Like many others, I had very different plans in mind for summer 2020 from the ones I ended up making. Trips to the Balkans and Canada lost in the wind, I remember complaining to my parents that I would be stuck in France all summer, only for them to retort that “there are far worse places to be stuck in than France.”
They were right, of course. Once I got over my self-pity party, I reminded myself of all the beautiful places there were to visit in my adopted country – many of which I hadn’t even been to yet.
Still, worried about a second confinement, I was apprehensive to book any trains or accommodation and didn’t plan any thing until the very last minute. After scrolling through Ouigo, I opted for a few days in Provence, an area I had been wanting to see more of for years.
One reason why I chose to go to Provence was because while prices were hiked up for other destinations, it was still relatively cheap to take a train to Marseille (under 50€ each way). I also lucked out and found an air-conditioned AirBNB right next to the train station – the perfect base as I was planning to take a few day trips.
Having been to Marseille a number of times before, I did not spend too much time in the city during my trip and didn’t explore too much. Still, I went to my favourite spots, walking around and dining at restaurants by the old port, and sunbathing at la plage des Catalans.
I also did a spot of shopping in this area, with there being a wide variety of high street and specialty shops, including ones where you can buy regional items such as dried lavender, calissons (a melon-flavoured candy covered in marzipan – my favourite!), and savon de Marseille.
My first day trip from Marseille was to the port town of Cassis. To get there, you simply need to take a train from Marseille Saint-Charles. It cost 6.50€ each way and took roughly 20 minutes to arrive. Trains depart very frequently throughout the day, so you do not need to book in advance.
Upon arriving in Cassis, I realized that the train station was quite far from the sea. While there was a bus, I opted to walk, which took around a half hour. It was a pleasant walk, and I passed by vineyards and beautiful homes on my way, with chirping cicadas in the background.
The Cassis harbour is small but quaint and colourful, with many shops and restaurants. Once there I immediately looked for a boat tour to see the nearby Calanques, and spotted a stand with a big queue. It appeared to be the main company to do this type of tour, and they offered different options: to see 3 calanques, 5, 8, or 12 (if I remember correctly!). While I wanted to see 5, they told me that they only sold tickets a half hour in advance and that all they had available was the boat to see 3, so I opted for that and bought a ticket for 16€.
In the end, seeing 3 calanques was enough, as the boat tour lasted 45 minutes and I wanted time to hit the beach afterwards. The Calanques were everything I expected and more – absolutely breathtaking! – and I plan to return next summer to visit them by kayak.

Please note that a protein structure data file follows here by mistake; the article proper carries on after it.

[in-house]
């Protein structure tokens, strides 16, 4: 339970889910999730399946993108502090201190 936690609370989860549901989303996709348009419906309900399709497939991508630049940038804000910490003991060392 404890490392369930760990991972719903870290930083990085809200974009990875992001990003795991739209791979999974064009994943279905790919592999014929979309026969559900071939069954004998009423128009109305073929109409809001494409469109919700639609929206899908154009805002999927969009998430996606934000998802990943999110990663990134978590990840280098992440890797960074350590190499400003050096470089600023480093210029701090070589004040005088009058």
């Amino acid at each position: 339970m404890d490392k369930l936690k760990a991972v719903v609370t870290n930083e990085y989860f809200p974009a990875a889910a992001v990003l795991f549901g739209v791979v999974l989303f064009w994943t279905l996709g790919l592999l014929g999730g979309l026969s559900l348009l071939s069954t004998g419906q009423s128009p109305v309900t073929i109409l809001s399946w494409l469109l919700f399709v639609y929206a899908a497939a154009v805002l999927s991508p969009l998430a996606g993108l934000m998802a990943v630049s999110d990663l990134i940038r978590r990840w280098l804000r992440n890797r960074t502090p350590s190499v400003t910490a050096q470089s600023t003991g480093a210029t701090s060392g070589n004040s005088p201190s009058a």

Finding a beach to visit afterwards that was not too far from the harbour proved to be a difficult task, with la plage de la Grande Mer absolutely packed with tourists. After checking out a few others I managed to find a spot at la plage de Corton, a stunning pebble beach tucked behind a cliff.
The second day trip I had planned was Aix-en-Provence. While the end of August was long past the ideal time to visit the nearby lavender fields (it’s often recommended to visit from mid-June to mid-July), I still wanted to explore Aix, which I heard was a wonderful place.
To get there, I again took a train from Marseille Saint-Charles. The ticket cost 9.50€ each way and travel took around an hour in total. As there is no train that goes directly to the city center, I had to get off at the Aix TGV and take a bus (with fare covered by my train ticket).
I did not do too much research beforehand, and so went to Aix expecting a quaint town in the South of France. As such, I was quite shocked to arrive at a modern bus station with an Apple Store and shopping complex around the corner!
Nevertheless, I still found Aix to be very beautiful. The city center was old but clean, and the day of my visit there was a market where local artisans were selling jewelry, lavender-scented products, baskets, and more. Wandering around I found many ancient fountains and buildings surrounded by high street shops and chain eateries such as Columbus Café & Co. and Bagelstein.
While in Aix I was quite eager to visit museums. While Cezanne’s studio was sadly closed, I still got to go to the Hôtel de Caumont – Centre d’Art. In addition to its temporary exhibit, the stunning art center features well-tended gardens, a cafe, and baroque furniture. I lucked out and got to see an exhibit by Spanish painter Joaquín Sorolla while there.
I’m glad you were able to get away for a while! Sounds really lovely there!
I lived in Marseille during 12 years. Maybe one day, we’ll be able to meet and drink a pastis there! In case you plan to go there again with friends, my cousin is renting a large Airbnb with a fabulous view!
I’ve done the last two thirds of your trip but haven’t yet been to Marseilles. Thanks for bringing back some fond memories.